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Don’t observe. Debug.

The term “observability” is a strange one. We understand its value as a way to describe a sophisticated approach to monitoring complex distributed systems and microservices. But the term is inherently passive (and let’s be honest. It’s a bit of a loaded marketing term). Simply “observing” doesn’t help you solve problems – especially if you are inundated with loads of non-actionable data. We built Sentry to help developers take action and solve bugs, errors, and other issues, and that’s the philosophy we carried into our approach to building observability tooling: a new spans-first tracing and metrics experience. Both are now in open beta and we want your feedback.

A new spans-first tracing experience

Debugging distributed systems (including microservices) is hard because you need to diagnose issues across a complex and interconnected environment. If users are experiencing delays when placing orders on your e-commerce app, for example, you have to check multiple services (potentially the user service, the order service, the payment service, and the inventory service) to figure out the root cause, which makes the debugging process complex and time-consuming. Debugging fullstack apps can present similar challenges when an issue can originate in either the frontend or backend of an application.

Tracing is powerful because it tracks the complete, end-to-end path of a request from the originating user interaction across systems and services to pinpoint the specific operation causing the problem. Tracing should be part of every developer’s debugging toolkit.

To make tracing more accessible and effective, we built a new, span-based tracing model. Previously, in an effort to simplify the experience, we built tracing on a transaction-based model (a transaction is composed of multiple spans, which are the atomic units of work taking place on a service. For example, a web server responding to an HTTP request or a single invocation of a function would be a span. You can read more on tracing here). Our transaction-based model, however, made it challenging to query critical information like database queries and network requests, which are represented using spans. In our new model, where spans are the primary tracing unit, you can query critical data and easily drill down into root causes.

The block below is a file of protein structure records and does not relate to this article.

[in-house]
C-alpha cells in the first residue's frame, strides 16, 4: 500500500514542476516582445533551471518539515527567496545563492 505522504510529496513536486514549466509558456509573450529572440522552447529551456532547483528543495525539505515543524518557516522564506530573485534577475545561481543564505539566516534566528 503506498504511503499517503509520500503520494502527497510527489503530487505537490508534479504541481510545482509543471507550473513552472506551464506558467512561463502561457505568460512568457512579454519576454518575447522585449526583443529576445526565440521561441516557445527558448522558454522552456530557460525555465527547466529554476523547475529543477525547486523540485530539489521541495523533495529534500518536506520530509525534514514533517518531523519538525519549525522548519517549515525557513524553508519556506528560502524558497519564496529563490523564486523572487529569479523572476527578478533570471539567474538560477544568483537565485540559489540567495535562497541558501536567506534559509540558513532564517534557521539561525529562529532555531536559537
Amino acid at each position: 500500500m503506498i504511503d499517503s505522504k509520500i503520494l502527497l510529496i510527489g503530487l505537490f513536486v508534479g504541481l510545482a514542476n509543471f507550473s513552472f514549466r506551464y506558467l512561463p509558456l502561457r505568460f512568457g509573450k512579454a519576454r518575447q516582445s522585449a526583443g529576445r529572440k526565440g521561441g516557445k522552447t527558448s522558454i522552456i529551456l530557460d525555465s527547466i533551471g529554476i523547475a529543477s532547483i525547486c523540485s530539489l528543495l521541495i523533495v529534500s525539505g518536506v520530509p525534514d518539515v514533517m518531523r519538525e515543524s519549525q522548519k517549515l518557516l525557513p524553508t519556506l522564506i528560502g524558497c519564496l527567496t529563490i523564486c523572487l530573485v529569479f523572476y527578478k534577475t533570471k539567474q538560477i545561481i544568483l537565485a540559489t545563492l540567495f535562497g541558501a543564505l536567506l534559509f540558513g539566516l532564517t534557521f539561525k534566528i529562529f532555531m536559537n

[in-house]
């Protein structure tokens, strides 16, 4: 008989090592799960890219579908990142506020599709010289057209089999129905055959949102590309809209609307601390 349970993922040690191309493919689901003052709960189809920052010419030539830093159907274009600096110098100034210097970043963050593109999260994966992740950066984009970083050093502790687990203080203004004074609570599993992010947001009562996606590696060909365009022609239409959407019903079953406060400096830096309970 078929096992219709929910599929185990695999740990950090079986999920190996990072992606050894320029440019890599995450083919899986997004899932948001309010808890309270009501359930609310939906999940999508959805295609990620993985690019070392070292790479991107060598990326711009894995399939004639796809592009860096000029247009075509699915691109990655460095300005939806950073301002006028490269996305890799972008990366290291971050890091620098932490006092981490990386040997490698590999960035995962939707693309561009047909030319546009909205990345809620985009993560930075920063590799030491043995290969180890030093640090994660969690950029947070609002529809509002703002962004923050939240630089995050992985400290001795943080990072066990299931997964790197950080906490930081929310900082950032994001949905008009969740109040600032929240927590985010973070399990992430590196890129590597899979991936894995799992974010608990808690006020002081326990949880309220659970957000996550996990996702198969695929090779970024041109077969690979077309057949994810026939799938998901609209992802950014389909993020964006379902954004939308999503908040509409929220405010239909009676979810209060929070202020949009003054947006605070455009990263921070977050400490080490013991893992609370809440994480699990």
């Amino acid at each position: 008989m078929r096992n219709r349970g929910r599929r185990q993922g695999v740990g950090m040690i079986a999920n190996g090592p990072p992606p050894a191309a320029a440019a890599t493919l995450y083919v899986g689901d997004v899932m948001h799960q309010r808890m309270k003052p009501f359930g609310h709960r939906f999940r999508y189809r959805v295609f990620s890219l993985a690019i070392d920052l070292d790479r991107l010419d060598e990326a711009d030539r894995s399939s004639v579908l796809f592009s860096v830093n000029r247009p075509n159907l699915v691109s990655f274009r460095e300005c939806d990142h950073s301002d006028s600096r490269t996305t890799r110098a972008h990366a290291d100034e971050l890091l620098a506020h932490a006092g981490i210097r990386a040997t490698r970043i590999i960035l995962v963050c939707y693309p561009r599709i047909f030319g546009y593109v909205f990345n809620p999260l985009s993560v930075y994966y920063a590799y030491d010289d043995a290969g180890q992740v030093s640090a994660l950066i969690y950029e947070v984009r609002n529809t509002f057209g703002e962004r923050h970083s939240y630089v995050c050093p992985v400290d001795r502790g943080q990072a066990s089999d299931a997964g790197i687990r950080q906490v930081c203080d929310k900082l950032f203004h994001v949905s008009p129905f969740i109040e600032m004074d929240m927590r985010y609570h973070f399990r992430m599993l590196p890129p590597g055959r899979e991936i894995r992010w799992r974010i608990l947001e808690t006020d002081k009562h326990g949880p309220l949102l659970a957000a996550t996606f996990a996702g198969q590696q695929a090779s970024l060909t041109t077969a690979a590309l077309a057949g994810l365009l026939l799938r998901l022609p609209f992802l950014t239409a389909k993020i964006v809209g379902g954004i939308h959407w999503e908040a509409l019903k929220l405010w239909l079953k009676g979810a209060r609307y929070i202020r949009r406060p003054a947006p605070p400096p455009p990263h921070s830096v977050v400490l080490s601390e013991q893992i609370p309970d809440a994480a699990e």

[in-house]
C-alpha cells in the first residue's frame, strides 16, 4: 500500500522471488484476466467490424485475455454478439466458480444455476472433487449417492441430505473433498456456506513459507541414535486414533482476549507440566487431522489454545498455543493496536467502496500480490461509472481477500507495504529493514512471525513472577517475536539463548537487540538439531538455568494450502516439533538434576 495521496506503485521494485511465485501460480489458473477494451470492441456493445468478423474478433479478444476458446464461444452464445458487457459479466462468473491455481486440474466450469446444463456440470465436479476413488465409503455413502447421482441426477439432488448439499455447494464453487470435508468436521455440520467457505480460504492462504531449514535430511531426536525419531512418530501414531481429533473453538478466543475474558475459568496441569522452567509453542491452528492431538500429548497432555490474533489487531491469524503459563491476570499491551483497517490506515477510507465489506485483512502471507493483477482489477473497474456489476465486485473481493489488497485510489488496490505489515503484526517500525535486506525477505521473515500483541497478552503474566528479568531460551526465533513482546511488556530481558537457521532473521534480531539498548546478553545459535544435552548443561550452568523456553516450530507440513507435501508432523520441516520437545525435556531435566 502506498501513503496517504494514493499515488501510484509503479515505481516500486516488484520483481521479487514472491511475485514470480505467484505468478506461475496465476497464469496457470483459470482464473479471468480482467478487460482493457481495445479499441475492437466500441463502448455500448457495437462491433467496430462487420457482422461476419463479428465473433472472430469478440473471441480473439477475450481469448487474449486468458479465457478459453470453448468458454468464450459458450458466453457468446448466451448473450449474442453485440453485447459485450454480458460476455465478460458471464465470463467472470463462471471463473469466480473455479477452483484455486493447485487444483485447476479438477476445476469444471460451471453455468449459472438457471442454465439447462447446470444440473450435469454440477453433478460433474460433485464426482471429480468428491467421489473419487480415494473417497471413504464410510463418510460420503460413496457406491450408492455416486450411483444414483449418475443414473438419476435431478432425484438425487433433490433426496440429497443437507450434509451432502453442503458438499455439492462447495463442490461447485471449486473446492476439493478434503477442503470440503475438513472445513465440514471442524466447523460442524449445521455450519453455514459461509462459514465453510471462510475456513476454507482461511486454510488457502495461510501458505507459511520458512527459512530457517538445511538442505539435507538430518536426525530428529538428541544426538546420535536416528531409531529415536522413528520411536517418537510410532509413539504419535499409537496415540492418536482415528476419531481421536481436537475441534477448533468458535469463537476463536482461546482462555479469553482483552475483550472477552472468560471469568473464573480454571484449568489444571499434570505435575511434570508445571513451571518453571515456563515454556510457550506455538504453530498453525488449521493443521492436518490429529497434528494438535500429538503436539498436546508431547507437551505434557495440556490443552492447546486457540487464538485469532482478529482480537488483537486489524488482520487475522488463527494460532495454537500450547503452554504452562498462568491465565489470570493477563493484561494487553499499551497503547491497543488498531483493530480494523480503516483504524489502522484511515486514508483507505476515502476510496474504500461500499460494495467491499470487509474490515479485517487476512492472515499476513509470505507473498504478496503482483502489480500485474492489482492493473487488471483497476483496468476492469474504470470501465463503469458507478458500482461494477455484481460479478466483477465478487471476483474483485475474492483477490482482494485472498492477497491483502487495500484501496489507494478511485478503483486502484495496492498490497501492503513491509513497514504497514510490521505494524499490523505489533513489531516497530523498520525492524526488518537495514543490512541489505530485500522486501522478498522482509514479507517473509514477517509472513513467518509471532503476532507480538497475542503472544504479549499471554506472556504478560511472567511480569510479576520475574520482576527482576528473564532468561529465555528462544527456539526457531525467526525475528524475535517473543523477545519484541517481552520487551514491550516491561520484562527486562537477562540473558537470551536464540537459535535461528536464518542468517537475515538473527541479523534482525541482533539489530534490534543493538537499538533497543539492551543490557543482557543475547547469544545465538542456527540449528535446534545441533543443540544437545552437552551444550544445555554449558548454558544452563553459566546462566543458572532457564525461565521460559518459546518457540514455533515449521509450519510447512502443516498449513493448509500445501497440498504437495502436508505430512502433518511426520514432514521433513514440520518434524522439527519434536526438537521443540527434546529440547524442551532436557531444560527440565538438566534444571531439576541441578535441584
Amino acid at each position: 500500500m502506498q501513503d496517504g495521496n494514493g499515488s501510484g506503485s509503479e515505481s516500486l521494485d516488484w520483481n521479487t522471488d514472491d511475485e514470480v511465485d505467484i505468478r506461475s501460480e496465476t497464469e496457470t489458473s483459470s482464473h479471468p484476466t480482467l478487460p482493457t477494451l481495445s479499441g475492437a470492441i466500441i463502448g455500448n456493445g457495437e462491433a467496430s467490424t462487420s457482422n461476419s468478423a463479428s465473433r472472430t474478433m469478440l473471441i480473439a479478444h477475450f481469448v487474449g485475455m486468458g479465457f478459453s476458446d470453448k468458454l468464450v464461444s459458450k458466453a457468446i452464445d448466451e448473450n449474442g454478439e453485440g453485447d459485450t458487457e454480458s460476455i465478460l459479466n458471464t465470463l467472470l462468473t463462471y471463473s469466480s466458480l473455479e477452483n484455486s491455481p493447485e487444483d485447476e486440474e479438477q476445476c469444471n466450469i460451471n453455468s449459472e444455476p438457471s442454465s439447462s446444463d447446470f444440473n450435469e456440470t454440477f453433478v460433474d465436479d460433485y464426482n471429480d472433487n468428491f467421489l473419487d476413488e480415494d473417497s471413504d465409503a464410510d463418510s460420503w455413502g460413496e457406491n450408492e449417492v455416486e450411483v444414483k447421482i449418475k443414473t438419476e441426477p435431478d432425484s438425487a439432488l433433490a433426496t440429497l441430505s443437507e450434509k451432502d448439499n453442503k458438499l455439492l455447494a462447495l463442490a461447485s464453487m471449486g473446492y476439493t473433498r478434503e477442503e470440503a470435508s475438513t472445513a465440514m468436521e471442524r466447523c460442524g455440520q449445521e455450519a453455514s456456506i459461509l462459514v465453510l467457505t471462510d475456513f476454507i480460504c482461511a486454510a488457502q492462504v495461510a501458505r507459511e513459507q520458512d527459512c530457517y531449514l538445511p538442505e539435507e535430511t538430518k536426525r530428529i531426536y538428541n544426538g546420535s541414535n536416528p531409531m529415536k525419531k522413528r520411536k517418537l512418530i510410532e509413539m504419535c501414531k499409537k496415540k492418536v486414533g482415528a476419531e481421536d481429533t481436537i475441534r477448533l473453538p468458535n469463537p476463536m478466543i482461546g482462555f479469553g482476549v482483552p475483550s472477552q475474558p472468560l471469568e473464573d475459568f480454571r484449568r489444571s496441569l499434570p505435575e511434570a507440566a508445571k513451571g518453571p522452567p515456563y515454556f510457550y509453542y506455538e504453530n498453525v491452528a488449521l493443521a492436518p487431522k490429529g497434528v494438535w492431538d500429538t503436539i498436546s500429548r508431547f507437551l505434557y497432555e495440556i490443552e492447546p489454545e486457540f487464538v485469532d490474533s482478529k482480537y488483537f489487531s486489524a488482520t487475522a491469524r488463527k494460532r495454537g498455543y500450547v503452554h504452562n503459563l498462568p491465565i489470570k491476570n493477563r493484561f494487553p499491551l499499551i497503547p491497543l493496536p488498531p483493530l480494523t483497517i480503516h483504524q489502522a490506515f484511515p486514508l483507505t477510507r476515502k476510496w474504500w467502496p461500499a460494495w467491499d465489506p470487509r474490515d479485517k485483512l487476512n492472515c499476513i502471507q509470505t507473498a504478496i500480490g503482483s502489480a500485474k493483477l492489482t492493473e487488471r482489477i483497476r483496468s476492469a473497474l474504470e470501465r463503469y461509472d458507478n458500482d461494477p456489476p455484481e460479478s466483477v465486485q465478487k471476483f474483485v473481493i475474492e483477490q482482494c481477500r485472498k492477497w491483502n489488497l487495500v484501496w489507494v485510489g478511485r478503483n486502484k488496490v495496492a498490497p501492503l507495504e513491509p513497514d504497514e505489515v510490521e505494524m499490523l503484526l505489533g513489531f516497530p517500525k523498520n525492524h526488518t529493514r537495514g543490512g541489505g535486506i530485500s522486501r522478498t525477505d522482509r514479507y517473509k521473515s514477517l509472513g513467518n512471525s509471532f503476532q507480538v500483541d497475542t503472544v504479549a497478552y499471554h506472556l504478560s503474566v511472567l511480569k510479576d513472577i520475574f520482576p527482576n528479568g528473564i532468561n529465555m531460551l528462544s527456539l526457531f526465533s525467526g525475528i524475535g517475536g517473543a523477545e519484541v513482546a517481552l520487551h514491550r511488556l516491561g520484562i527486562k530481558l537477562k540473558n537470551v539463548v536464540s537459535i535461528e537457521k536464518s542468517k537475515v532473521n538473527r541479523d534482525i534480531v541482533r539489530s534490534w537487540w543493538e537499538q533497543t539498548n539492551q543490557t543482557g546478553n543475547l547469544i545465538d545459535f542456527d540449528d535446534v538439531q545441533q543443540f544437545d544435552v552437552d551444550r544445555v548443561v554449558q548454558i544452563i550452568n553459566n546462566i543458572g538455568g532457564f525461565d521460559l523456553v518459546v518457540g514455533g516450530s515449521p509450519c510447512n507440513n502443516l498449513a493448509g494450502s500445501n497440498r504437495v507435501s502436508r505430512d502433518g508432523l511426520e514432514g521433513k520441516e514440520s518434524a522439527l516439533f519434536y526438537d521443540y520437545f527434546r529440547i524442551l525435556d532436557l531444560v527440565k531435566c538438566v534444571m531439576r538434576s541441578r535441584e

Investigate known problems using the Trace Explorer

We have always automatically linked traces to issues, and now you can also proactively identify issues by searching for a specific trace using specific span attributes. For example, if a user complained about a slow loading page or a partner API has reported an outage, now you can query by user email, API endpoint, or route to find the trace with the right context to fix the issue faster.

Imagine that a user has reported that your checkout experience is slow. You can find specific traces by searching for spans using high cardinality data, including custom and out-of-the-box tags like user ID and span description.

Debug faster with full context

From the Trace Explorer you can click on a queried trace or a specific span to go directly to the redesigned Trace View, where you have everything you need to debug an issue at your fingertips.

The waterfall view provides full visibility of application requests from frontend to backend and across services. When you drill into a specific span, you get pertinent context and granular data for efficient debugging, including custom tags, profiles, and replays.

Metrics are also available in the Trace View, giving you an additional source of contextual information to help debug.

Get started

Once you have a Sentry account, getting started with Tracing is easy. Just follow the instructions in our docs to start sending spans.

Get help and give feedback

Keep in mind that we’re actively working on these new features while in beta. There is a good chance we make a few changes to how they work - for the better, of course. If you have thoughts and feedback, please find us on GitHub or tell us what you think in Discord.

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